My mom’s life was riddled in pain that spilled over to my sisters and me. The pain of my mother’s life still affects me, despite all her attempts to conceal it. I love her. I admire her. I want to understand her. But mostly, I want justice for her. Even though she tells me she’s okay, and I need to let it go, I can’t.

Let it go? How can I let it go, knowing such horror and evil still exist in the world?

But what can I do? Having barely graduated college with a journalism major, I know how to tell other people’s stories, but the one I want to tell most of all is my mother’s. I have nothing to go on and even less information. The more I inquire about it, the less she’s willing to share. My parents would lock me in my room if they suspected what I want to do. But even that won’t stop me. Not if I can find a way. And then I meet Ramiro Vasquez, and learn some of his secrets, secrets that bind his family to mine. Sometimes, the past is not really dead. Sometimes, it can still destroy you and the ones you love most.


“No. I get it. He’s worried about your safety. Not sure why he’d trust me with it, however.”
“Because you defended me tonight.” I glance down, almost embarrassed now by the intensity of his gaze. “You protected me. That means something to my dad.”
“And to you? Does it mean anything to you?”
I suck in a breath, wondering how to reply. I hold his gaze, swallowing hard. I feel almost flushed by the intensity of what he says. Caving, I drop my gaze.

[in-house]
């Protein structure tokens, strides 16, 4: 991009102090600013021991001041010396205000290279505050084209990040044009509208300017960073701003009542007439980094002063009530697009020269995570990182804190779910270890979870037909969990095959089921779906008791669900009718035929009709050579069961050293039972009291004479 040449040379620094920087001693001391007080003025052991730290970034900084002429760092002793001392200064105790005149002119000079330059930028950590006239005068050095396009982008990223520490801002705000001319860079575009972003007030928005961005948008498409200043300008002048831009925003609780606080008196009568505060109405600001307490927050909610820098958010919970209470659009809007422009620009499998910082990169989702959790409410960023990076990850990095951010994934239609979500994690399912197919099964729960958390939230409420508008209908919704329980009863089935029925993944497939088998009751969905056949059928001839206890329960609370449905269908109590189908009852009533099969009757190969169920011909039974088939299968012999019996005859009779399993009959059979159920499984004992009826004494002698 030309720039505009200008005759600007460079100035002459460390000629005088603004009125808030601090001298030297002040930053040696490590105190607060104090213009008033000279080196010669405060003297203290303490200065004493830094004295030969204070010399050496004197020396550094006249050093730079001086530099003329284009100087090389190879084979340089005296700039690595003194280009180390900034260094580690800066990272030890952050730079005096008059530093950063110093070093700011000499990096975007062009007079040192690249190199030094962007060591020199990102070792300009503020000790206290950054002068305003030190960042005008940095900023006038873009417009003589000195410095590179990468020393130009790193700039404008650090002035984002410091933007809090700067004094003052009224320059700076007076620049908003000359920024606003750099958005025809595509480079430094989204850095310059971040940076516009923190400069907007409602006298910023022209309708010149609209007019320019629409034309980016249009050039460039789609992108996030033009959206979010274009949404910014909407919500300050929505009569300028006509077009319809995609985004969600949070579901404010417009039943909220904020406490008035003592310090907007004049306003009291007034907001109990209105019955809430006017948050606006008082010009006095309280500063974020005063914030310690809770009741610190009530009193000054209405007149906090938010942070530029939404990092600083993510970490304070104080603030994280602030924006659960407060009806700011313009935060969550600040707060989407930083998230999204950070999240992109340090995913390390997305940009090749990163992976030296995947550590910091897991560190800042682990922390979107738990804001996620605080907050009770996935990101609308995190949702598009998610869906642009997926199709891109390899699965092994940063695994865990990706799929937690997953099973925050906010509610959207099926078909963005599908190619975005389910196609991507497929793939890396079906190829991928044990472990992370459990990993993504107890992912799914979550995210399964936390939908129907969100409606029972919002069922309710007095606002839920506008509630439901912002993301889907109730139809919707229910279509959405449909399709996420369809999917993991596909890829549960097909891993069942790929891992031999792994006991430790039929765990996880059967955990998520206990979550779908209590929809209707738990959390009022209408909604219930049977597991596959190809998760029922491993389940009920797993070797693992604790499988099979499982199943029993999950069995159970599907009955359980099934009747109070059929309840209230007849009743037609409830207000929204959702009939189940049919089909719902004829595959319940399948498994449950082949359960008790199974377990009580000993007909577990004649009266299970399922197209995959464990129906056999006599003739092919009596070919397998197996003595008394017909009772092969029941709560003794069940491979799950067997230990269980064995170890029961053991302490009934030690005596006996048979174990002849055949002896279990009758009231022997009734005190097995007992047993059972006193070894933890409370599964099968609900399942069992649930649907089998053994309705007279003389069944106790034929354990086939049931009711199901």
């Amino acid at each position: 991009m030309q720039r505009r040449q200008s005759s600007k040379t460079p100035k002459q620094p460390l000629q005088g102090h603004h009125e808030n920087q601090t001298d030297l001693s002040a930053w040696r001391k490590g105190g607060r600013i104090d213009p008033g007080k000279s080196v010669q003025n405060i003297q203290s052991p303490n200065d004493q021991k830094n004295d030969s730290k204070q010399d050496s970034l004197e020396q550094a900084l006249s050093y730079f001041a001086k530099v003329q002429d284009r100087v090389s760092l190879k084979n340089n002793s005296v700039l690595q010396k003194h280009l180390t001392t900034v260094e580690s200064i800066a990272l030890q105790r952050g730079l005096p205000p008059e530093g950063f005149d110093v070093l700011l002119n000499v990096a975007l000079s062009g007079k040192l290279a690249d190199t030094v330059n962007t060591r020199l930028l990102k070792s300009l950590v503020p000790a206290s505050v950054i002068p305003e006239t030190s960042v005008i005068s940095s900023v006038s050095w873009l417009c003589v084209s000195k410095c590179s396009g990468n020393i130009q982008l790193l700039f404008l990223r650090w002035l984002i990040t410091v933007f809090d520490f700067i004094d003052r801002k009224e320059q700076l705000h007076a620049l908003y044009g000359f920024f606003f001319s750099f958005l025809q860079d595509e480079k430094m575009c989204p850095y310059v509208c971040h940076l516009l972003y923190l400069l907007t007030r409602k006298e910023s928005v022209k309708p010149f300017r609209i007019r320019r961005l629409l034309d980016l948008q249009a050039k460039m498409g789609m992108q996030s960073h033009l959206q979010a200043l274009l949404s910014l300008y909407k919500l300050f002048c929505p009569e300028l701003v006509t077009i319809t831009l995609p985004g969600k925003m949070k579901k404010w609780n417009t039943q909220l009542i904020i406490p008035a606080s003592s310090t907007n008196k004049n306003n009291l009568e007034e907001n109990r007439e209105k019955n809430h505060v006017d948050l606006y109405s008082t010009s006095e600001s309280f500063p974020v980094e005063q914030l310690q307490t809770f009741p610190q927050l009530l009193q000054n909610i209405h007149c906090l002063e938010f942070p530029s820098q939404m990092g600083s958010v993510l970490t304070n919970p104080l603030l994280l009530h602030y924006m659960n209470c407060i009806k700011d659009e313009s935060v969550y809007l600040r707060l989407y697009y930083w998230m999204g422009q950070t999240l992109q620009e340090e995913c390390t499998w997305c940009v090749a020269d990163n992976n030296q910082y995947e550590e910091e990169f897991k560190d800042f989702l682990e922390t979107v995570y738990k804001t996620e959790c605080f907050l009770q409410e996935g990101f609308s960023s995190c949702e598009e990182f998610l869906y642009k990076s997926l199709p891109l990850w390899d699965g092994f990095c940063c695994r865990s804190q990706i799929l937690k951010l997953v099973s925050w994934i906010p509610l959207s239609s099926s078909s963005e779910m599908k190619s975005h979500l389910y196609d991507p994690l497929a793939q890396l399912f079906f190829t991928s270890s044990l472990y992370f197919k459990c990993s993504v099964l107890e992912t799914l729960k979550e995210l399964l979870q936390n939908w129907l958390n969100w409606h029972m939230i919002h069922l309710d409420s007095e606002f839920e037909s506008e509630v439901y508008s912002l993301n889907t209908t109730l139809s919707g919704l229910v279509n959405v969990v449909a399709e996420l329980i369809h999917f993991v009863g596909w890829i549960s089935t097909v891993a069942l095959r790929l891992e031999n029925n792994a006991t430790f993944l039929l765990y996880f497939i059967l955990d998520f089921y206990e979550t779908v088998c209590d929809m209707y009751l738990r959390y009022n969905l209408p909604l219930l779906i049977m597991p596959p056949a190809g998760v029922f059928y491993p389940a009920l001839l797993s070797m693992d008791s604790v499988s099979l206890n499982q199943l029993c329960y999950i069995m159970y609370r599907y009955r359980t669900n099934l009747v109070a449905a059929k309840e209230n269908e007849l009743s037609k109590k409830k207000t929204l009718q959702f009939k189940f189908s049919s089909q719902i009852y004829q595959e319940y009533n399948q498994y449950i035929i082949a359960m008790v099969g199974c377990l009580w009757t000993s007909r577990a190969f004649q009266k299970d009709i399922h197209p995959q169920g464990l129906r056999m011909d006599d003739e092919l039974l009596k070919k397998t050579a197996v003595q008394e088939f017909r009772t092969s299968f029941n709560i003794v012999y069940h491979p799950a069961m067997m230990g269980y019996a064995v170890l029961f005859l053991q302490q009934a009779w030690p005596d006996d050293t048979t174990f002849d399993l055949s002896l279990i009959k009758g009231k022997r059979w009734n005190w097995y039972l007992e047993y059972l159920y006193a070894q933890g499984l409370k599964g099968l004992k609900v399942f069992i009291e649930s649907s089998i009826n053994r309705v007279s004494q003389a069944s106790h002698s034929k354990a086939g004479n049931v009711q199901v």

His hand is on the counter, close to mine. I feel his pinkie finger touching the side of my hand. My entire body tenses and reacts to his little finger. It’s crazy. He’s doing almost nothing but I suddenly flush and my stomach tightens. It seems like so much more. So, so, so much more. I can’t get a grip. I’m blushing and too embarrassed to glance up at him. “Yes. I’m glad you were there and here, too.”
My pinkie moves and hooks onto his. It’s so juvenile. And innocuous. Then I straighten up and try to get a grip and act my age. We sit down to tacos and refried beans. I feel Ramiro’s gaze on me when I realize what my mom is slicing the lettuce up for. His mouth curls up. It’s kind of funny, considering. Ramiro sees the irony and it makes him laugh too. I like that about him. I like the way we can stare across a table and communicate with only our eyes. Simple, ordinary interactions with Ramiro are usually tinged with teasing and fun. He makes my stomach ache from laughter sometimes and I roar at all the jokes. There is a crazy connection between us.

— Buy The Book —

— Add to your TBR —

“I have read all of them and believe me when I say this is a series you really should read. Leanne Davis is a phenomenal writer. She’ll make you happy, she’ll make you laugh, she’ll make you mad and she’ll make you cry. There are so many levels in each of her books. You can’t just read one. The Daughter’s series, and particularly Emily, was amazing.”


Goodreads Reviewer

“Both Emily and Ramiro beliefs in many matters are completely changed by the end of the book. Fate and destiny play a huge role in their relationship. Theirs was a sweet love story beating what could have been insurmountable odd against them.”


SnS Reviews

“Loved this one. Emily’s story was my favorite of the Daughters series. It was real, and moving. A great follow up on lots of the characters I loved from both the Daughters and Sister series.”


Goodreads Reviewer


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